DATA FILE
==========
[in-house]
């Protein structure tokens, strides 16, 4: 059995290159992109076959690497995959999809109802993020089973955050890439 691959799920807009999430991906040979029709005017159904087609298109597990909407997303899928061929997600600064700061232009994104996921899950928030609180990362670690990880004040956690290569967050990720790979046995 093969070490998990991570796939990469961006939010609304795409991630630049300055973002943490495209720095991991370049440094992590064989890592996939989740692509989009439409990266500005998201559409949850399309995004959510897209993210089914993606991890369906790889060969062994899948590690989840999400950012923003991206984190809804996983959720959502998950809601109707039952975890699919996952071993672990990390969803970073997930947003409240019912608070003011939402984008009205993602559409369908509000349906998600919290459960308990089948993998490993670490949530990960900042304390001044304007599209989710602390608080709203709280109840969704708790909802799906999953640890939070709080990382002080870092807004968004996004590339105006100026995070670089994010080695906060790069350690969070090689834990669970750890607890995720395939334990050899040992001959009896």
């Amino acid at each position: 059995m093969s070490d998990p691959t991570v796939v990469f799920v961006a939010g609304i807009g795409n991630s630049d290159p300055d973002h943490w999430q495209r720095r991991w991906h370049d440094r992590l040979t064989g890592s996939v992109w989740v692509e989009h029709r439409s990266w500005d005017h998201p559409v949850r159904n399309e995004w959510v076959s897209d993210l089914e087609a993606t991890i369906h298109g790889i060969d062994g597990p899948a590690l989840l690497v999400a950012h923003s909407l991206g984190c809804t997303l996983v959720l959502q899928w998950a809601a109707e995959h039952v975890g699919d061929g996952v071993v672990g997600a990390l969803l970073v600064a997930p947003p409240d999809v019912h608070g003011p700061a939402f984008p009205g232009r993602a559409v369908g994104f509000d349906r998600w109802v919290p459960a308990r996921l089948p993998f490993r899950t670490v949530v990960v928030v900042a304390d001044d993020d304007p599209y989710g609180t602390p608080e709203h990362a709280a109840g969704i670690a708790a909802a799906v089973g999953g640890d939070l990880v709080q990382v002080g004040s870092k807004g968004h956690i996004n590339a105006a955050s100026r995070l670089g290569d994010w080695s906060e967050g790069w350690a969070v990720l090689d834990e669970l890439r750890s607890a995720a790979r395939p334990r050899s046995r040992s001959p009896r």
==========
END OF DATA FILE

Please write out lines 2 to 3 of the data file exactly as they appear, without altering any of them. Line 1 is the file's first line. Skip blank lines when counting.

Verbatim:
């Protein structure tokens, strides 16, 4: 059995290159992109076959690497995959999809109802993020089973955050890439 691959799920807009999430991906040979029709005017159904087609298109597990909407997303899928061929997600600064700061232009994104996921899950928030609180990362670690990880004040956690290569967050990720790979046995 093969070490998990991570796939990469961006939010609304795409991630630049300055973002943490495209720095991991370049440094992590064989890592996939989740692509989009439409990266500005998201559409949850399309995004959510897209993210089914993606991890369906790889060969062994899948590690989840999400950012923003991206984190809804996983959720959502998950809601109707039952975890699919996952071993672990990390969803970073997930947003409240019912608070003011939402984008009205993602559409369908509000349906998600919290459960308990089948993998490993670490949530990960900042304390001044304007599209989710602390608080709203709280109840969704708790909802799906999953640890939070709080990382002080870092807004968004996004590339105006100026995070670089994010080695906060790069350690969070090689834990669970750890607890995720395939334990050899040992001959009896």
């Amino acid at each position: 059995m093969s070490d998990p691959t991570v796939v990469f799920v961006a939010g609304i807009g795409n991630s630049d290159p300055d973002h943490w999430q495209r720095r991991w991906h370049d440094r992590l040979t064989g890592s996939v992109w989740v692509e989009h029709r439409s990266w500005d005017h998201p559409v949850r159904n399309e995004w959510v076959s897209d993210l089914e087609a993606t991890i369906h298109g790889i060969d062994g597990p899948a590690l989840l690497v999400a950012h923003s909407l991206g984190c809804t997303l996983v959720l959502q899928w998950a809601a109707e995959h039952v975890g699919d061929g996952v071993v672990g997600a990390l969803l970073v600064a997930p947003p409240d999809v019912h608070g003011p700061a939402f984008p009205g232009r993602a559409v369908g994104f509000d349906r998600w109802v919290p459960a308990r996921l089948p993998f490993r899950t670490v949530v990960v928030v900042a304390d001044d993020d304007p599209y989710g609180t602390p608080e709203h990362a709280a109840g969704i670690a708790a909802a799906v089973g999953g640890d939070l990880v709080q990382v002080g004040s870092k807004g968004h956690i996004n590339a105006a955050s100026r995070l670089g290569d994010w080695s906060e967050g790069w350690a969070v990720l090689d834990e669970l890439r750890s607890a995720a790979r395939p334990r050899s046995r040992s001959p009896r």